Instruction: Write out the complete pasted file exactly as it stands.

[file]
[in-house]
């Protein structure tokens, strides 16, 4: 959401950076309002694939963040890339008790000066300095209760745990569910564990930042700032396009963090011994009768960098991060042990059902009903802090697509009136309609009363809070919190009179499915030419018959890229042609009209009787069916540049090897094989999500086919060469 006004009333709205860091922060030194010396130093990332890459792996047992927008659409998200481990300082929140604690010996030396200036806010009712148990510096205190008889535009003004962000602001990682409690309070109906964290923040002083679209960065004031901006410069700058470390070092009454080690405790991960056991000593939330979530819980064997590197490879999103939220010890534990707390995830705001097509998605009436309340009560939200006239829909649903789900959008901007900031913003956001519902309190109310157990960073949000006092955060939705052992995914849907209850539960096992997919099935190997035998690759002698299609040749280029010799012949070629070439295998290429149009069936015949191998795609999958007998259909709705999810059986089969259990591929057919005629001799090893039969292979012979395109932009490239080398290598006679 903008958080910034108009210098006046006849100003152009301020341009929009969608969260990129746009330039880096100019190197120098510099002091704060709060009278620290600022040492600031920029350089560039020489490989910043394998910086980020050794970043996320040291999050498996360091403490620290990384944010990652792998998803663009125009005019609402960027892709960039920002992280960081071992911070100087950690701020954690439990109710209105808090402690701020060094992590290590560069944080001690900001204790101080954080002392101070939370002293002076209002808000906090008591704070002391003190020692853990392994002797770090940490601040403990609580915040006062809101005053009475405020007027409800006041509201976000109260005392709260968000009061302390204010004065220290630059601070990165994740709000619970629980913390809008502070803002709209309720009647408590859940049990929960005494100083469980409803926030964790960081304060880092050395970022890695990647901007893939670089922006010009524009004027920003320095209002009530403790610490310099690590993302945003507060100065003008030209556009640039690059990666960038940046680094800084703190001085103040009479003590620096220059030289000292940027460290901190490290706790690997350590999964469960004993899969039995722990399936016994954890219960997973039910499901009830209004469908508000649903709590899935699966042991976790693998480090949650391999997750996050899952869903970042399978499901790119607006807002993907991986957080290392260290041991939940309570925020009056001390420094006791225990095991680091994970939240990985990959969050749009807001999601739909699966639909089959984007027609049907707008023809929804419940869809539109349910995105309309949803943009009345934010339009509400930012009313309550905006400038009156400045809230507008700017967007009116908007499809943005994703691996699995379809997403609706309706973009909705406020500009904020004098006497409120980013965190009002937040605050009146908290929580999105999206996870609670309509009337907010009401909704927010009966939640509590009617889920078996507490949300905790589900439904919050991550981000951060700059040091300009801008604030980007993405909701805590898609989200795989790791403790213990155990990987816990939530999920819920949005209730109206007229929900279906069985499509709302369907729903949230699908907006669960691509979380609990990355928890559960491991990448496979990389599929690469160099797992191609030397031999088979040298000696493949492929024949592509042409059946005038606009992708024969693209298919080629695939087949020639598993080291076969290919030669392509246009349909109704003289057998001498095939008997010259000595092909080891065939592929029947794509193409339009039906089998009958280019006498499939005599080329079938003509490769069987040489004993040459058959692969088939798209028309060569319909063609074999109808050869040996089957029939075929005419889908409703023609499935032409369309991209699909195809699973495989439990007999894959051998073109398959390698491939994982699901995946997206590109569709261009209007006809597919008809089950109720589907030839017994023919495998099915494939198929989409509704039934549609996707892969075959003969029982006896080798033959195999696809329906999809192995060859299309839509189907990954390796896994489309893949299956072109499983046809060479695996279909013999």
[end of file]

[in-house]
């Protein structure tokens, strides 16, 4: 959401950076309002694939963040890339008790000066300095209760745990569910564990930042700032396009963090011994009768960098991060042990059902009903802090697509009136309609009363809070919190009179499915030419018959890229042609009209009787069916540049090897094989999500086919060469 006004009333709205860091922060030194010396130093990332890459792996047992927008659409998200481990300082929140604690010996030396200036806010009712148990510096205190008889535009003004962000602001990682409690309070109906964290923040002083679209960065004031901006410069700058470390070092009454080690405790991960056991000593939330979530819980064997590197490879999103939220010890534990707390995830705001097509998605009436309340009560939200006239829909649903789900959008901007900031913003956001519902309190109310157990960073949000006092955060939705052992995914849907209850539960096992997919099935190997035998690759002698299609040749280029010799012949070629070439295998290429149009069936015949191998795609999958007998259909709705999810059986089969259990591929057919005629001799090893039969292979012979395109932009490239080398290598006679 903008958080910034108009210098006046006849100003152009301020341009929009969608969260990129746009330039880096100019190197120098510099002091704060709060009278620290600022040492600031920029350089560039020489490989910043394998910086980020050794970043996320040291999050498996360091403490620290990384944010990652792998998803663009125009005019609402960027892709960039920002992280960081071992911070100087950690701020954690439990109710209105808090402690701020060094992590290590560069944080001690900001204790101080954080002392101070939370002293002076209002808000906090008591704070002391003190020692853990392994002797770090940490601040403990609580915040006062809101005053009475405020007027409800006041509201976000109260005392709260968000009061302390204010004065220290630059601070990165994740709000619970629980913390809008502070803002709209309720009647408590859940049990929960005494100083469980409803926030964790960081304060880092050395970022890695990647901007893939670089922006010009524009004027920003320095209002009530403790610490310099690590993302945003507060100065003008030209556009640039690059990666960038940046680094800084703190001085103040009479003590620096220059030289000292940027460290901190490290706790690997350590999964469960004993899969039995722990399936016994954890219960997973039910499901009830209004469908508000649903709590899935699966042991976790693998480090949650391999997750996050899952869903970042399978499901790119607006807002993907991986957080290392260290041991939940309570925020009056001390420094006791225990095991680091994970939240990985990959969050749009807001999601739909699966639909089959984007027609049907707008023809929804419940869809539109349910995105309309949803943009009345934010339009509400930012009313309550905006400038009156400045809230507008700017967007009116908007499809943005994703691996699995379809997403609706309706973009909705406020500009904020004098006497409120980013965190009002937040605050009146908290929580999105999206996870609670309509009337907010009401909704927010009966939640509590009617889920078996507490949300905790589900439904919050991550981000951060700059040091300009801008604030980007993405909701805590898609989200795989790791403790213990155990990987816990939530999920819920949005209730109206007229929900279906069985499509709302369907729903949230699908907006669960691509979380609990990355928890559960491991990448496979990389599929690469160099797992191609030397031999088979040298000696493949492929024949592509042409059946005038606009992708024969693209298919080629695939087949020639598993080291076969290919030669392509246009349909109704003289057998001498095939008997010259000595092909080891065939592929029947794509193409339009039906089998009958280019006498499939005599080329079938003509490769069987040489004993040459058959692969088939798209028309060569319909063609074999109808050869040996089957029939075929005419889908409703023609499935032409369309991209699909195809699973495989439990007999894959051998073109398959390698491939994982699901995946997206590109569709261009209007006809597919008809089950109720589907030839017994023919495998099915494939198929989409509704039934549609996707892969075959003969029982006896080798033959195999696809329906999809192995060859299309839509189907990954390796896994489309893949299956072109499983046809060479695996279909013999």